The long-term followup to a large study in Sweden indicates breast cancer screening with mammography leads to a significant reduction in risk for breast cancer deaths. Robert Smith, director of cancer screening at the American Cancer Society, says the results suggest one breast cancer death is prevented for every 1,000 to 1,500 mammograms. MSU radiology department mammographer Jackie Riley (left) prepares Jean Lockwood for a digital mammogram in East Lansing, Mich., in this 2001 photo.
Breast cancer screening with mammography leads to a significant reduction in risk for breast cancer deaths, the long-term followup to a large study in Sweden indicates.
The results suggest one breast cancer death is prevented for every 1,000 to 1,500 mammograms, said one of the co-authors, Robert Smith, director of cancer screening at the American Cancer Society.
"This is the longest followup of a breast cancer screening randomized clinical trial that's ever been done, and it shows that the benefit that was seen early on not only persists, but it has gotten stronger over time," he said in an interview from Atlanta.
The paper drew on a seven-year study of 133,065 women aged 40 to 74 living in two Swedish counties and randomized into two groups - one that received an invitation to screening, and another that received usual care.
At the end of the earlier study, there were 30 per cent fewer breast cancer deaths among all women invited for screening.
After 29 years of followup, it was found that the estimated number of women needed to undergo screening every two or three years over a seven-year period to prevent one breast cancer death ranged from 414 to 519.
"The mortality reductions that were seen at the first round of followup have been stable over this long period of time," Smith said.
The findings, published in the journal Radiology, show that breast cancer screening is a good buy from a public health perspective, he said.
"We estimated if the screening had continued for 10 years, let's just say on average every other year, that we would need to screen 300 women to save one life, which means that mammography is extraordinarily cost effective."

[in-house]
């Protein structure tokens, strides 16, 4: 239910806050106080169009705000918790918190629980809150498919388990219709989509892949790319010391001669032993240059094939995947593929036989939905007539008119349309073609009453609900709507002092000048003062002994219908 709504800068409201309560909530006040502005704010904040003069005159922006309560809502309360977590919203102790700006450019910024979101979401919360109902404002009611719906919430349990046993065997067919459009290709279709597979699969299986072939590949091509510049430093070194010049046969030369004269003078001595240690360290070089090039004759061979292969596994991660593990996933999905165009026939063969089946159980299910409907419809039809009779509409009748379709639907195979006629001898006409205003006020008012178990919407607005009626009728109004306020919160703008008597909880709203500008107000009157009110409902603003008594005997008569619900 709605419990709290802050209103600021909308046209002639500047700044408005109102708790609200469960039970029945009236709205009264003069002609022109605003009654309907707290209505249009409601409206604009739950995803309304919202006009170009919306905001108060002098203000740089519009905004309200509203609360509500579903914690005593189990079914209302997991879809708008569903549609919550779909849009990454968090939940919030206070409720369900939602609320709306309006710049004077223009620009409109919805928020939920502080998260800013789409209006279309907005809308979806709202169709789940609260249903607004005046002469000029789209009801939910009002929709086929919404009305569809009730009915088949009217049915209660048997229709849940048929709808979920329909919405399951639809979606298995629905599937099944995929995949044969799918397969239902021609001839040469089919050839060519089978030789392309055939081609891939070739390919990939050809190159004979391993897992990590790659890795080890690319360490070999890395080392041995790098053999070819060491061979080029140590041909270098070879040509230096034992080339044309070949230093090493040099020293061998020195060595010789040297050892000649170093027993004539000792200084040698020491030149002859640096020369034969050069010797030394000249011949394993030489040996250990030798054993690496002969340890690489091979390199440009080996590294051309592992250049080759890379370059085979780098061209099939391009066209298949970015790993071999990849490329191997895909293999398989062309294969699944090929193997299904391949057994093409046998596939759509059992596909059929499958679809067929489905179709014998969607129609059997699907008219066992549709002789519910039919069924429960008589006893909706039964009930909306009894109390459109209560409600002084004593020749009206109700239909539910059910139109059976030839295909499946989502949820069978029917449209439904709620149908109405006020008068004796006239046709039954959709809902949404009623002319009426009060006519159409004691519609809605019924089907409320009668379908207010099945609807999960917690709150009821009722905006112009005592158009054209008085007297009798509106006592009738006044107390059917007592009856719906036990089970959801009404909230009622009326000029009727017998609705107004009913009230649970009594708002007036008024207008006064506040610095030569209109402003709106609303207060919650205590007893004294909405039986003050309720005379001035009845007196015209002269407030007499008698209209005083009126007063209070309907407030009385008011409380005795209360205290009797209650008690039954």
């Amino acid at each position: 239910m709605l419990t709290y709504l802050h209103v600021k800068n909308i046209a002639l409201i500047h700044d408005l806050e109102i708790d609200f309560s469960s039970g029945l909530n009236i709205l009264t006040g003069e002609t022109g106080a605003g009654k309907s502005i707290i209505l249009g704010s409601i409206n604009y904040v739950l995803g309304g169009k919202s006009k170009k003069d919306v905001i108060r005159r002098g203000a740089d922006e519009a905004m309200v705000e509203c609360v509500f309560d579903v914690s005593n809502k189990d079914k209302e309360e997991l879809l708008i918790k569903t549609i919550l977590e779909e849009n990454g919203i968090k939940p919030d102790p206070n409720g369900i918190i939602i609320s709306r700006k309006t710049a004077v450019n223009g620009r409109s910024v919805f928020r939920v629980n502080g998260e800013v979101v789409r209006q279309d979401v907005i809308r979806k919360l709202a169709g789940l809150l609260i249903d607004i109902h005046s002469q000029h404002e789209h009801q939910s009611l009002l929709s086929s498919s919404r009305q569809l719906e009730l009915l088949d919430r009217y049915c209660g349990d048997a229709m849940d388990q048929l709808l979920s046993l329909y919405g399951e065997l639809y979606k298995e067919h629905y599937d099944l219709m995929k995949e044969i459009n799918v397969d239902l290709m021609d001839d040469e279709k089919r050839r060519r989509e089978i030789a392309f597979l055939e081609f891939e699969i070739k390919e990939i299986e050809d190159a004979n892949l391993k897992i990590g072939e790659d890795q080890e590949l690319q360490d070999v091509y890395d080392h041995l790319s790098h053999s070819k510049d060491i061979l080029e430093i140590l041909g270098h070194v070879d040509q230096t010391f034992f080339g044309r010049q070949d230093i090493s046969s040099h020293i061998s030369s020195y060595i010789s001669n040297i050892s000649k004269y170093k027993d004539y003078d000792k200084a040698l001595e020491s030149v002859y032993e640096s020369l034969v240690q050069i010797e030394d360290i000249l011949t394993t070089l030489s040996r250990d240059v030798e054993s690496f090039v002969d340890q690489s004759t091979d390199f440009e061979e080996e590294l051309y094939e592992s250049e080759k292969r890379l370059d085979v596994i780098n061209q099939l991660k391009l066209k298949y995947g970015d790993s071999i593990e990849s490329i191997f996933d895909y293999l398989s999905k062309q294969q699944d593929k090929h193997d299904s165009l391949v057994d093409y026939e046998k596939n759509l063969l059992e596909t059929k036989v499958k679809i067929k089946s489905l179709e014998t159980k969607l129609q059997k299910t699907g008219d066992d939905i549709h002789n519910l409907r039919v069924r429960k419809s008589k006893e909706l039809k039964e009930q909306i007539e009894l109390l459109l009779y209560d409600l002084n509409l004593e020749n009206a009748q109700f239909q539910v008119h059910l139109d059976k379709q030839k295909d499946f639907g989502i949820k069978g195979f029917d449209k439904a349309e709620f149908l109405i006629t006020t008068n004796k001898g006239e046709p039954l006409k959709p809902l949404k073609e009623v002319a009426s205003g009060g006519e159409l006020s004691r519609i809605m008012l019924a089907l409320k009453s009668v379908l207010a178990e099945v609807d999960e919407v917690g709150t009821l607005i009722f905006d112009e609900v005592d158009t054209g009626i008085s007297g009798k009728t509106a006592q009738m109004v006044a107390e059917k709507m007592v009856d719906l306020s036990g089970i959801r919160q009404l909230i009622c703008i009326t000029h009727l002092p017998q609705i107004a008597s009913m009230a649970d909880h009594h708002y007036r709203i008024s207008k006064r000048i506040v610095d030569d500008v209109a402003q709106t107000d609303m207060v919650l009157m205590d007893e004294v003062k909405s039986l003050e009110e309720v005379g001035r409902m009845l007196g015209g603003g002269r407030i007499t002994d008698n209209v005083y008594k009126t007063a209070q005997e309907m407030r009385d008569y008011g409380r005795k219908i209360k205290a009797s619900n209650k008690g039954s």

In 2009, a panel of U.S. science advisers recommended against routine screening before age 50, indicating the benefits were small and there were potential problems in screening all women over 40 - such as unnecessary stress due to false positives, biopsies and overtreatment. The study group said the decision should be left to individual women and their doctors.
Smith said the task force is unlikely to change its position based on this new study because it looks at studies as an aggregate and it "doesn't really want to pick winners and losers in trials."
His preference is to find cancers early and reduce deaths compared with avoiding harms based upon short-term estimates, he said.
Smith also pointed to improvements in mammography since the Swedish study began - digital replacing film, two views instead of one, lower doses and better image quality.
"There also have been improvements in therapy, so the combination of improvements in mammography and therapy are resulting in lives saved," he said.
Martin Yaffe, a physicist and breast cancer researcher at the University of Toronto and Sunnybrook Health Sciences Centre, wasn't involved in the research but said the new study shows that after 29 years, the results are "strong, stable and constant."
"There's a consistent result, and of course as the number of deaths mount, the absolute benefit, I guess, in terms of fewer deaths due to breast cancer becomes more and more apparent."
In Canada, he noted that federal recommendations have been to start routine screening at age 50.
"I personally have disagreed with those recommendations for some time because I think there is good evidence of a mortality reduction from screening as of age 40," he said in an interview.
"When younger women develop breast cancer and die earlier, I think the impact on society and certainly on them and their families is much greater than when there's a death of an older woman."